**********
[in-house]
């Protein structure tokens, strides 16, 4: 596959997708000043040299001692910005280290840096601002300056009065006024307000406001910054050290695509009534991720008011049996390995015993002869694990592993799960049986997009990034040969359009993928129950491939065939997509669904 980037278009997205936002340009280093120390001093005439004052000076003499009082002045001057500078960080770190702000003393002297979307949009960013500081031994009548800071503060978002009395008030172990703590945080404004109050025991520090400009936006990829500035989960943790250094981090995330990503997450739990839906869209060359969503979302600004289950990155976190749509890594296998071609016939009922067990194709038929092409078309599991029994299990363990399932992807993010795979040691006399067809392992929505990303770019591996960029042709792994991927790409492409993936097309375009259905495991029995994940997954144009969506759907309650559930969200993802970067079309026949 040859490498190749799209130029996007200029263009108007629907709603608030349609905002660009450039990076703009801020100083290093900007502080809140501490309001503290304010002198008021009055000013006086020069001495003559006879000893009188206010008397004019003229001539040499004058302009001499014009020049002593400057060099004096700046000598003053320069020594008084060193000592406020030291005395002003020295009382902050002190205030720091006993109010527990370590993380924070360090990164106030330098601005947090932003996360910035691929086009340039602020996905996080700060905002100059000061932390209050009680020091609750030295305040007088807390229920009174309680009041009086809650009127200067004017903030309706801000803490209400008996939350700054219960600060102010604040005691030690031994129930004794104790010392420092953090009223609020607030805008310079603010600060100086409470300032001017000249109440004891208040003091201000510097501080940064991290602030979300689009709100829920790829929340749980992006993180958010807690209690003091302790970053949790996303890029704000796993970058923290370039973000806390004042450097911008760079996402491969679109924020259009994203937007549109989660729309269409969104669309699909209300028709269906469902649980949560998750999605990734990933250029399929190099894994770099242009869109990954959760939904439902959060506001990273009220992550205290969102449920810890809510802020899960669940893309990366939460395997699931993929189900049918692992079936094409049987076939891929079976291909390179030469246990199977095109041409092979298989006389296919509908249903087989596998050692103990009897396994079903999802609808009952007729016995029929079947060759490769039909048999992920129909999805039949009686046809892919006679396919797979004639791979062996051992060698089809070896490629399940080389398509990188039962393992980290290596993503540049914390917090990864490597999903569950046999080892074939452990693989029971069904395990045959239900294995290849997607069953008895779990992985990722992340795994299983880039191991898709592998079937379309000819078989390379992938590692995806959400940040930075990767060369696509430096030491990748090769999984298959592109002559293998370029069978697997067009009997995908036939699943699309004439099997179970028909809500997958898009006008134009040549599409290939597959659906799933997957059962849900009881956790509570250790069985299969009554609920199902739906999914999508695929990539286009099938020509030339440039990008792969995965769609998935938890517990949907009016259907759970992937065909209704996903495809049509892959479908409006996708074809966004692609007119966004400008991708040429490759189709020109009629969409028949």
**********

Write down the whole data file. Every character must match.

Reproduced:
[in-house]
């Protein structure tokens, strides 16, 4: 596959997708000043040299001692910005280290840096601002300056009065006024307000406001910054050290695509009534991720008011049996390995015993002869694990592993799960049986997009990034040969359009993928129950491939065939997509669904 980037278009997205936002340009280093120390001093005439004052000076003499009082002045001057500078960080770190702000003393002297979307949009960013500081031994009548800071503060978002009395008030172990703590945080404004109050025991520090400009936006990829500035989960943790250094981090995330990503997450739990839906869209060359969503979302600004289950990155976190749509890594296998071609016939009922067990194709038929092409078309599991029994299990363990399932992807993010795979040691006399067809392992929505990303770019591996960029042709792994991927790409492409993936097309375009259905495991029995994940997954144009969506759907309650559930969200993802970067079309026949 040859490498190749799209130029996007200029263009108007629907709603608030349609905002660009450039990076703009801020100083290093900007502080809140501490309001503290304010002198008021009055000013006086020069001495003559006879000893009188206010008397004019003229001539040499004058302009001499014009020049002593400057060099004096700046000598003053320069020594008084060193000592406020030291005395002003020295009382902050002190205030720091006993109010527990370590993380924070360090990164106030330098601005947090932003996360910035691929086009340039602020996905996080700060905002100059000061932390209050009680020091609750030295305040007088807390229920009174309680009041009086809650009127200067004017903030309706801000803490209400008996939350700054219960600060102010604040005691030690031994129930004794104790010392420092953090009223609020607030805008310079603010600060100086409470300032001017000249109440004891208040003091201000510097501080940064991290602030979300689009709100829920790829929340749980992006993180958010807690209690003091302790970053949790996303890029704000796993970058923290370039973000806390004042450097911008760079996402491969679109924020259009994203937007549109989660729309269409969104669309699909209300028709269906469902649980949560998750999605990734990933250029399929190099894994770099242009869109990954959760939904439902959060506001990273009220992550205290969102449920810890809510802020899960669940893309990366939460395997699931993929189900049918692992079936094409049987076939891929079976291909390179030469246990199977095109041409092979298989006389296919509908249903087989596998050692103990009897396994079903999802609808009952007729016995029929079947060759490769039909048999992920129909999805039949009686046809892919006679396919797979004639791979062996051992060698089809070896490629399940080389398509990188039962393992980290290596993503540049914390917090990864490597999903569950046999080892074939452990693989029971069904395990045959239900294995290849997607069953008895779990992985990722992340795994299983880039191991898709592998079937379309000819078989390379992938590692995806959400940040930075990767060369696509430096030491990748090769999984298959592109002559293998370029069978697997067009009997995908036939699943699309004439099997179970028909809500997958898009006008134009040549599409290939597959659906799933997957059962849900009881956790509570250790069985299969009554609920199902739906999914999508695929990539286009099938020509030339440039990008792969995965769609998935938890517990949907009016259907759970992937065909209704996903495809049509892959479908409006996708074809966004692609007119966004400008991708040429490759189709020109009629969409028949």